"The faith traditions supporting marriage equality are telling the court that religions, like American families, are diverse. An increasing number of Bible-based faith communities have an inclusive attitude toward gay families and marriages. For years, Americans harbored hurtful stereotypes about gay people as anti-family; the same-sex marriage movement has helped rebut those inaccurate notions. Today, some progressives harbor inaccurate stereotypes about religious people as anti-gay and intolerant. The Episcopalians, Unitarians, Presbyterians and many other faiths are falsifying those stereotypes. Just as American religion is changing, so, too, are the ranks of those who are pushing for equality."
I love this because it makes the point that the work we are doing is bigger than simply securing equal protection for the marriages of same-sex couples -- as important as that work is. The work we are doing is breaking through the stereotypes and toxic narratives that have convinced so many people that the church is narrow, judgmental and irrelevant -- and have kept so many from even considering Christianity as an option because they thought they knew enough about Christians not to want to be one.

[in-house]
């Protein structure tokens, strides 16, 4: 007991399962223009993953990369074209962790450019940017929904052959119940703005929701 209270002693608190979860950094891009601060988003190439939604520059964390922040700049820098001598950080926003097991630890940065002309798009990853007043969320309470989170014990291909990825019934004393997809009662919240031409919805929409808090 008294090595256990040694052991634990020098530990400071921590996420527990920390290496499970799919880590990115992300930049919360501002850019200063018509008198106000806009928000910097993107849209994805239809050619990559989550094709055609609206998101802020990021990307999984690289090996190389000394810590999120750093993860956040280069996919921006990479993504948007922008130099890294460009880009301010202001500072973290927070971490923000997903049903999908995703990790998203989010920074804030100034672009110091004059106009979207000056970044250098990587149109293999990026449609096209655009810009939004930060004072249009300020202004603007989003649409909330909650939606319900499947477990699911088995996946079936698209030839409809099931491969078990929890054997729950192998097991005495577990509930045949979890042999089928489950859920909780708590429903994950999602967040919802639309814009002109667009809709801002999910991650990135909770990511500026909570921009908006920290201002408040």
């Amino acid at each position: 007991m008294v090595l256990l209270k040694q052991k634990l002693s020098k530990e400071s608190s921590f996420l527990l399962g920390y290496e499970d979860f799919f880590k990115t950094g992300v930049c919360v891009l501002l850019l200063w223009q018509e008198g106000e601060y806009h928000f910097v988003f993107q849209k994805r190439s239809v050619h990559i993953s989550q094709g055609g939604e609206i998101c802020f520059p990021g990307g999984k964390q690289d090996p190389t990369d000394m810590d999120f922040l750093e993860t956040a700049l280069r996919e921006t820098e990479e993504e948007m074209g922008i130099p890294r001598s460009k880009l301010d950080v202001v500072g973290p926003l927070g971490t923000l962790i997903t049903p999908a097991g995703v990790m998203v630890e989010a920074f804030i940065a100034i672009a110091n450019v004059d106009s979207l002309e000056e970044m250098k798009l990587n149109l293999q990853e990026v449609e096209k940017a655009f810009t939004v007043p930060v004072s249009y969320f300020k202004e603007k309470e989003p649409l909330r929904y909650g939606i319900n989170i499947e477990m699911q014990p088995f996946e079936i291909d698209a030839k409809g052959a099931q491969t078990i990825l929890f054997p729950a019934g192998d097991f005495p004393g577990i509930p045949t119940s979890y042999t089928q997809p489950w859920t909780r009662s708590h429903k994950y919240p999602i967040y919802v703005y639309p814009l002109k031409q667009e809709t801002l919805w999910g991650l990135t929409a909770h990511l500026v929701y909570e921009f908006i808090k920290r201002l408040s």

On Tuesday, April 28th the Supreme Court will hear oral arguments on four marriage equality cases -- with a decision due in June that could end discrimination against marriage equality for same-sex couples across the nation. For those of us who have been in trenches on the battle for marriage equality it's a huge and long-awaited step -- with every reason for optimism and no room for complacency. But plenty of room for deep gratitude for the privilege of being part of this historic struggle to make liberty and justice not just a pledge we make but a reality we live as we put our faith into action.

Saturday, April 25, 2015

"Marriage Matters" -- Clergy Conference 2015 in Dio L.A.